Children and adolescents with sickle cell anemia do less physical activity and have a more sedentary lifestyle than healthy controls, according to a study.
The study, “Objectively measured physical activity levels and sedentary time in children and adolescents with sickle cell anemia,” was published in PLOS ONE.
The red blood cells of patients with sickle cell anemia can obstruct the small blood vessels, leading to inflammation, pain, and impairment of the bones, muscles, and joints. This usually leads to reduced physical activity and a sedentary lifestyle that often starts at a young age.
However, physical activity is good for the health in the short and long term, and studies have shown that it may benefit people with sickle cell anemia.
A cross-sectional study performed at a Brazilian center evaluated the level of physical activity of children and adolescents with sickle cell anemia and compared it to that of healthy controls.
The study included 50 patients (60% male, mean age 12) and 50 controls matched for age and sex.
The patients were stable, had not experienced acute complications during the last month or received transfusions in the last three months, and had no orthopedic or neurological impairments.
All subjects answered a survey regarding physical activities, such as sports and games at school and in their free time, and used an accelerometer — a movement monitor that indicates activity levels — for seven consecutive days for at least 10 hours a day.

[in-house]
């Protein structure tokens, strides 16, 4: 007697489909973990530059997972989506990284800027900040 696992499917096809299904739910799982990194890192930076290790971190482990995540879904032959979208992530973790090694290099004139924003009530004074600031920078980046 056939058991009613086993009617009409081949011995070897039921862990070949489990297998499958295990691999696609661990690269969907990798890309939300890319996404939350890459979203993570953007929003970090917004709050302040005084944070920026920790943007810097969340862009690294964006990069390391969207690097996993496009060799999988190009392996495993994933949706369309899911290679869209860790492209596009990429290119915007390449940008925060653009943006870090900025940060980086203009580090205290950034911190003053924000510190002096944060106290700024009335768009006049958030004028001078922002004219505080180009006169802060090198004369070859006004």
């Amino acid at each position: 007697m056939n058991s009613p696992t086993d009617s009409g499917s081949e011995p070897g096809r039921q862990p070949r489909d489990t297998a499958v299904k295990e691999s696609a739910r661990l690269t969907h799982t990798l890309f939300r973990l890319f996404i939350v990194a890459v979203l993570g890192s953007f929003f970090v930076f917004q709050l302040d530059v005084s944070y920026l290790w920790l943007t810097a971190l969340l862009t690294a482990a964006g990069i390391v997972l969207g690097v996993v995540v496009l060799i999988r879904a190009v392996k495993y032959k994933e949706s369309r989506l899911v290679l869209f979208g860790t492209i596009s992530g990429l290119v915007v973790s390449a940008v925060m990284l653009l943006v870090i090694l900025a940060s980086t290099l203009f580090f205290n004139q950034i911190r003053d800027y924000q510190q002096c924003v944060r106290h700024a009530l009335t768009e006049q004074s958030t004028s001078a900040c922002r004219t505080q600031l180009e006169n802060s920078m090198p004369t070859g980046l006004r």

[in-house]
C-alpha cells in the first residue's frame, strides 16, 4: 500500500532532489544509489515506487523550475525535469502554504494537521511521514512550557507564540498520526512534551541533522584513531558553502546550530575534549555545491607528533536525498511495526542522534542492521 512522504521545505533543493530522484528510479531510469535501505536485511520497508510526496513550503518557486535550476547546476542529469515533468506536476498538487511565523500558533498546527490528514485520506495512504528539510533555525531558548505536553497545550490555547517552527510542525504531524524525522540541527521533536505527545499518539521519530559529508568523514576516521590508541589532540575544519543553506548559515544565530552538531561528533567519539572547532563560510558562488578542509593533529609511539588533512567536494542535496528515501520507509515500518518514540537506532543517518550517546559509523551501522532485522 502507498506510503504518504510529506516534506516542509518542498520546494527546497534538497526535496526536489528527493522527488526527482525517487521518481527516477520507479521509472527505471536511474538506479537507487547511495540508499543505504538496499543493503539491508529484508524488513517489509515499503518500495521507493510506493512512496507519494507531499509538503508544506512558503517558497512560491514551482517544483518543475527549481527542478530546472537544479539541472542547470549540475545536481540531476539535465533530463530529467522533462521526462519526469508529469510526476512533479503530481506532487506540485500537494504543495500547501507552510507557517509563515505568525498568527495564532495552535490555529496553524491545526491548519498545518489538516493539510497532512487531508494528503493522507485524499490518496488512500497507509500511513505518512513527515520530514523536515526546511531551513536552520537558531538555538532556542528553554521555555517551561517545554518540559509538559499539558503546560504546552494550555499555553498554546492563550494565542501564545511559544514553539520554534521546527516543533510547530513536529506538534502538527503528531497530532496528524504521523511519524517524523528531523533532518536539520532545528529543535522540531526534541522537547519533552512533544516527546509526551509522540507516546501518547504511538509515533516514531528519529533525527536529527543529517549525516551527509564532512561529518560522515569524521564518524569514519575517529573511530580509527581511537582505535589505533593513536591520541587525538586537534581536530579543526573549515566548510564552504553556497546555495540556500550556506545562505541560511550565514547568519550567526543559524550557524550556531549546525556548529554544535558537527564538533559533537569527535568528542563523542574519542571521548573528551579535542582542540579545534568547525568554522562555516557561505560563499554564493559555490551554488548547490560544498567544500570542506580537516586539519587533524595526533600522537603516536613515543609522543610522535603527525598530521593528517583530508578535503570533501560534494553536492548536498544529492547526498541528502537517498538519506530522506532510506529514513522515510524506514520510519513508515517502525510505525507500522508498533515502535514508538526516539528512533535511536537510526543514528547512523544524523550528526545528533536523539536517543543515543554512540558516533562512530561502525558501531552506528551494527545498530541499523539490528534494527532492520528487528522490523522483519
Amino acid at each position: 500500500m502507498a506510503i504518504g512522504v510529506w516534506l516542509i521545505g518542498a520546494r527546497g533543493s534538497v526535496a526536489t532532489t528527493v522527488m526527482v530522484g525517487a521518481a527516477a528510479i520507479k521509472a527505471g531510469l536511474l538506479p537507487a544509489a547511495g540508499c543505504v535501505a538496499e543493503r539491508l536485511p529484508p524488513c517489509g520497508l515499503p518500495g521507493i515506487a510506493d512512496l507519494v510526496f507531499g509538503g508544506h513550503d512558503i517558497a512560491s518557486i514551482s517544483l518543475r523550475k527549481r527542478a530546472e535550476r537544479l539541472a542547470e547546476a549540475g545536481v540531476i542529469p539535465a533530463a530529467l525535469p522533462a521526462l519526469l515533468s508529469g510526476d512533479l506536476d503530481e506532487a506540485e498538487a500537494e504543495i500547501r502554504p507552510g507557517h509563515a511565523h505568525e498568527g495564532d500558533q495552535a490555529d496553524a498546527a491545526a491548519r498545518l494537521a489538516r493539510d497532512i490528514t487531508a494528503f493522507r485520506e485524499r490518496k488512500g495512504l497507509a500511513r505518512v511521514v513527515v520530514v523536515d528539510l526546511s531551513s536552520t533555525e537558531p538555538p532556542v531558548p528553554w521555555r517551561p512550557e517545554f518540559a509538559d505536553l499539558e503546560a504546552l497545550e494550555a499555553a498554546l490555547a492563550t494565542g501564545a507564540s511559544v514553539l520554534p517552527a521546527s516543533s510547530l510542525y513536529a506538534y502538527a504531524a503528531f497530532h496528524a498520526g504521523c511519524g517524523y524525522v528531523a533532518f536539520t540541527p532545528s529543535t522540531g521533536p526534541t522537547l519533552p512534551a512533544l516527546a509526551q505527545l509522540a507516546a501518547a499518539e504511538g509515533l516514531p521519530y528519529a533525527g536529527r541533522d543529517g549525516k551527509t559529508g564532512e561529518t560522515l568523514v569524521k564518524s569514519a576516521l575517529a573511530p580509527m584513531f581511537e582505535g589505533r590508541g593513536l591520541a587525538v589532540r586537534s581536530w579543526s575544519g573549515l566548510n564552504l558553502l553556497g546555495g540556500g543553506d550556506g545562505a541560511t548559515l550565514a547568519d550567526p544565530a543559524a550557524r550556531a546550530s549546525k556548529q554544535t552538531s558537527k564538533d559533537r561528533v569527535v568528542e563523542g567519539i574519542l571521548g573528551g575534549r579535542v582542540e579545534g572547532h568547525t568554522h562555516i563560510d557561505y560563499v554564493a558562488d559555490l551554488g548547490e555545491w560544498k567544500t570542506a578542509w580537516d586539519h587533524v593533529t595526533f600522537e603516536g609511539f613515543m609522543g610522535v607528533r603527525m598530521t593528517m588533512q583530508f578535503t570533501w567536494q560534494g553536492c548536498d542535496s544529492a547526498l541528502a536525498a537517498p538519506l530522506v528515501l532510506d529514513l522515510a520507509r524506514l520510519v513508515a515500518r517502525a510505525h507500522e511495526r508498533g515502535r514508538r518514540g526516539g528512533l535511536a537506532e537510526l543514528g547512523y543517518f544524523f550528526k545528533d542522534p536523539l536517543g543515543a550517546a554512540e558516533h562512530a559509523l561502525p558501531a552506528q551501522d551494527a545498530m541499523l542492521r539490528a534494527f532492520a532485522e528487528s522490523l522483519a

The researchers classified the overall activity as sedentary behavior and light, moderate, and vigorous physical activity depending on the number of counts per minute (an electrical measure that relates to the intensity of movement) on the accelerometer.
People with sickle cell anemia performed 19.2 minutes of moderate daily activity and 3.6 minutes of vigorous daily activity on average, while healthy controls performed 27.1 and 7.4 minutes, respectively. These significant differences were also observed in other measures, as the patients also took fewer steps and burned fewer calories than the controls.
In total, 8% of the patients and 30% of the controls performed the recommended amount of physical activity. Those with sickle cell anemia tended to spend more time doing sedentary activities than their healthy counterparts, but these values were not significant.
Overall, 62% of patients were considered very sedentary and the remaining 38% were considered sedentary. In the healthy group, 11% were sedentary, 75% moderately active, and 14% were active.
“The present study identified low [physical activity] levels and low energy expenditure in patients with SCA compared with healthy individuals, corroborating previous studies. Various factors, such as muscular hypotrophy, pulmonary and cardiac complications, may explain these findings,” researchers said.
This sedentary lifestyle might be encouraged by parents whoworry that exercise might worsen their children’s disease, but there are studies suggesting that moderate exercise can ameliorate the overall condition of people with sickle cell anemia, improving cardiac health and reducing oxidative stress.
“However, intense physical exercise induces metabolic and physiological changes that may be detrimental to individuals with [sickle cell anemia] and there is no consensus on the maximum intensity of safe exercise that these patients can tolerate,” researchers noted.
In future studies, researchers intend to determine which kind of exercise and intensity would provide more benefits to those with sickle cell anemia.
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